|Assistant Secretary of State for International Narcotics and Law Enforcement Affairs|
January 10, 2011
|Preceded by||David Johnson|
|United States Ambassador to Colombia|
September 12, 2007 – August 10, 2010
|President||George W. Bush
|Preceded by||William Wood|
|Succeeded by||Michael McKinley|
|United States Ambassador to Venezuela|
October 15, 2004 – September 5, 2007
|President||George W. Bush|
|Preceded by||Charles Shapiro|
|Succeeded by||Patrick Duddy|
|United States Ambassador to Chile|
March 25, 2002 – July 19, 2004
|President||George W. Bush|
|Preceded by||John O'Leary|
|Succeeded by||Craig Kelly|
|Born||1952 (age 62–63)|
|Alma mater||Cornell University
University of Texas, Austin
National Defense University
William R. Brownfield (born 1952) is a Career Ambassador in the United States Foreign Service and the current Assistant Secretary of State for the Bureau of International Narcotics and Law Enforcement Affairs as of January 10, 2011. He has previously served as U.S. Ambassador to Chile, Venezuela, and Colombia.
A career Foreign Service Officer, William Brownfield was United States Ambassador to Colombia. He arrived in Colombia on August 31, 2007 and was accredited by Colombian President Álvaro Uribe on September 12, 2007. On August 3, 2010, the United States confirmed Peter Michael McKinley as the new ambassador to Colombia.
Prior to arriving in Colombia, Brownfield was Ambassador to Venezuela, and before that Chile.
Ambassador Brownfield's first assignment after joining the Foreign Service in 1979 was in Maracaibo, Venezuela. His other overseas postings include service as Counselor for Humanitarian Affairs in Geneva, and assignments in Argentina and El Salvador. He was temporarily assigned as Political Adviser to the Commander-in-Chief, U.S. Southern Command in Panama 1989-1990.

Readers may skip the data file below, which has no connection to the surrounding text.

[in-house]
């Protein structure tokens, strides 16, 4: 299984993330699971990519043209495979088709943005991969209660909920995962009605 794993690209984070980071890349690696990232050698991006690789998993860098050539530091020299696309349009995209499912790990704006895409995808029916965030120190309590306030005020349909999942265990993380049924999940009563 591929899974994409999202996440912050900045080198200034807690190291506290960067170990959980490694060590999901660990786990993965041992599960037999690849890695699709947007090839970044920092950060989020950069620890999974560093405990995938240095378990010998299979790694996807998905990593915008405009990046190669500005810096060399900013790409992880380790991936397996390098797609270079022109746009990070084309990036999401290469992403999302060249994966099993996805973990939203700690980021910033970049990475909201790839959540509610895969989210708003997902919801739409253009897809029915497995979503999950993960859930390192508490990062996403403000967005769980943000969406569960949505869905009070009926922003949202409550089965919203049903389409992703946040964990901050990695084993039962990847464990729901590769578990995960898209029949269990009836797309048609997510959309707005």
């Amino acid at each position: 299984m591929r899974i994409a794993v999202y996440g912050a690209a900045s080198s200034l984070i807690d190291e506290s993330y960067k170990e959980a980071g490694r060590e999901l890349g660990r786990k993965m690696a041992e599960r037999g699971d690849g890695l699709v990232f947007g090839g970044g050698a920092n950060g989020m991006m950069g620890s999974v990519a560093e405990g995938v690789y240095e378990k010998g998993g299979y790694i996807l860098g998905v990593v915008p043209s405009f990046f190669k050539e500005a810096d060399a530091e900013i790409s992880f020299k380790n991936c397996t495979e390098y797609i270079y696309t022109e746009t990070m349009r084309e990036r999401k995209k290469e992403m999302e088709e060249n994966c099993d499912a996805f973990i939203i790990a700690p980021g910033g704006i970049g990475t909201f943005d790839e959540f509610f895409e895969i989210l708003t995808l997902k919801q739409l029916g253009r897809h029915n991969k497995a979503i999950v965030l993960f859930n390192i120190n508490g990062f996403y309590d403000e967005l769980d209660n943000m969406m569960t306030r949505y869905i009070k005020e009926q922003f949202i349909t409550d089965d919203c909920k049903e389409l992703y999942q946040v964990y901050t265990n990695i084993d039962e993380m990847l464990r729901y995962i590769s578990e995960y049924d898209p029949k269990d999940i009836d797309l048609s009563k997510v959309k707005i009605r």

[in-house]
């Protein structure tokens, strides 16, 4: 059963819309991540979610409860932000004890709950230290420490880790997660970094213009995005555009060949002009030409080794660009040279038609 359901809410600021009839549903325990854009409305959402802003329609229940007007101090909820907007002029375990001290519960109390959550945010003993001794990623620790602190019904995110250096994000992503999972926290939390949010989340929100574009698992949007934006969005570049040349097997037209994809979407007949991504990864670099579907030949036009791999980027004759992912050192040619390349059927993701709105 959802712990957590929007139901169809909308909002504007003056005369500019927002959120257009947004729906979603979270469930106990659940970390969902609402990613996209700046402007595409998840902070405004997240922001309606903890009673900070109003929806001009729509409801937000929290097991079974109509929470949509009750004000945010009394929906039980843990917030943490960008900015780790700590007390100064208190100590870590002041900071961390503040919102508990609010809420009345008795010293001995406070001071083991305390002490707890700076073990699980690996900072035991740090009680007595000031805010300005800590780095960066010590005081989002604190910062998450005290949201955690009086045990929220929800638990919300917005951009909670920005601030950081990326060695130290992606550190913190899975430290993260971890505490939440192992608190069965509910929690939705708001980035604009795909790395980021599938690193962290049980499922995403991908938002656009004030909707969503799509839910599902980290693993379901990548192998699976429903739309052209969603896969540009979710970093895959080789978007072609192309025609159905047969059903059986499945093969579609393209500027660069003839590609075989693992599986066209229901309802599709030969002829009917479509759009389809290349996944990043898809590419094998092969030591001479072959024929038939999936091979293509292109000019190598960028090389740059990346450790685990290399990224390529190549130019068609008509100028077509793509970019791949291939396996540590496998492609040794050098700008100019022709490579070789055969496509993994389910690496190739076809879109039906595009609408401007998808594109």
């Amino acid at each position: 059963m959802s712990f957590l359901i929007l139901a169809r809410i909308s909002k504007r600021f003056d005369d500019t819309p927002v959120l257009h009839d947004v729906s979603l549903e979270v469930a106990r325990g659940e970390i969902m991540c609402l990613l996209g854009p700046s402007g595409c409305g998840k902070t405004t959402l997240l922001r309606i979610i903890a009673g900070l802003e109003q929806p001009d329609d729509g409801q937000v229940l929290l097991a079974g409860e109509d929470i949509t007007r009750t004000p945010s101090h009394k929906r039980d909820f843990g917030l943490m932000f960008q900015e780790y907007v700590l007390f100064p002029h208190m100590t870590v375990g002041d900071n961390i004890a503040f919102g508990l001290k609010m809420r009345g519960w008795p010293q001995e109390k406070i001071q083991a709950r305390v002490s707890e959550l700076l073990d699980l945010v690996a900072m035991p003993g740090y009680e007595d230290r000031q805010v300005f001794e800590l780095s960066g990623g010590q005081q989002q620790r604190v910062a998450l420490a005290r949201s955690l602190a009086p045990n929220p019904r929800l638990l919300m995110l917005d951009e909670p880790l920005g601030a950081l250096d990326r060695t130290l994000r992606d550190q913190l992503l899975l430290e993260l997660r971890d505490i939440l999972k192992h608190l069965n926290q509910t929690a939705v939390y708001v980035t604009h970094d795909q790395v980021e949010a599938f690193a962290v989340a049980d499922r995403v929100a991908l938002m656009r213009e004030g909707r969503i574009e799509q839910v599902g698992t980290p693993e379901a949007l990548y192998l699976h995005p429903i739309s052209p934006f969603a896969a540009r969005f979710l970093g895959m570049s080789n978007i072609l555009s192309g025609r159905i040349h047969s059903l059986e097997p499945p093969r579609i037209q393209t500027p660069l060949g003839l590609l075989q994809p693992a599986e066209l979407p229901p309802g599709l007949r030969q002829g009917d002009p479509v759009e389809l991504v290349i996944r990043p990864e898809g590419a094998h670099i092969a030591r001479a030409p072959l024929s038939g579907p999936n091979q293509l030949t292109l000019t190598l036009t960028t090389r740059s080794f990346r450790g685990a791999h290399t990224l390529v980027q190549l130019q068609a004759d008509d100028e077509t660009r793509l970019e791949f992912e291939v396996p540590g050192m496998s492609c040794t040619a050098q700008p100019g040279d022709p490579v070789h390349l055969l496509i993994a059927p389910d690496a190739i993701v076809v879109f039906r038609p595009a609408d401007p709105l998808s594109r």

In Washington, Ambassador Brownfield's assignments have included Deputy Assistant Secretary of State for Western Hemisphere (WHA), Director for Policy in the Bureau of International Narcotics and Law Enforcement Affairs, Executive Assistant in the Bureau of Inter-American Affairs, Member of the Secretary's Policy Planning Staff, and Special Assistant to the Under Secretary for Political Affairs.
In a nationally-televised speech on April 9, 2006, Venezuelan President Hugo Chávez threatened to expel Brownfield for “provoking the Venezuelan people.” Chávez said “Start packing your bags, mister - if you keep on provoking us, start packing your bags, because I’ll kick you out of here.”
On 25 January 2007, Brownfield was again threatened with expulsion by President Chávez. Chávez was responding to Brownfield's comments on the planned nationalization of several Venezuelan companies in which US companies are minority shareholders.
He was reportedly "not forthcoming" about the death of 4 civilians in Honduras, shot from a state department helicopter. 
Brownfield is married to Kristie Kenney, the United States Ambassador to Thailand. He speaks Spanish with a pronounced Texas accent, and French adequately. Despite his long residence outside Texas, and the fact that he was not born in Texas, he considers himself a Texas native.
- "Chavez threatens to expel U.S. ambassador". MSNBC News Service Online. 2006.
- CNN.com[dead link]
- Geoff Earle; S.A. Miller (June 12, 2013). "State Department stymied probe into shooting of four Hondurans, whistleblower says". The New York Post.
- State Department Biography page (Assistant Secretary)
- State Department Biography page (Venezuela)
- State Department Biography page (Chile)
- Interview with William Brownfield
- U.S. Embassy in Bogotá: Ambassador Brownfield
|United States Ambassador to Chile
|United States Ambassador to Venezuela
|United States Ambassador to Colombia
|Assistant Secretary of State for International Narcotics and Law Enforcement Affairs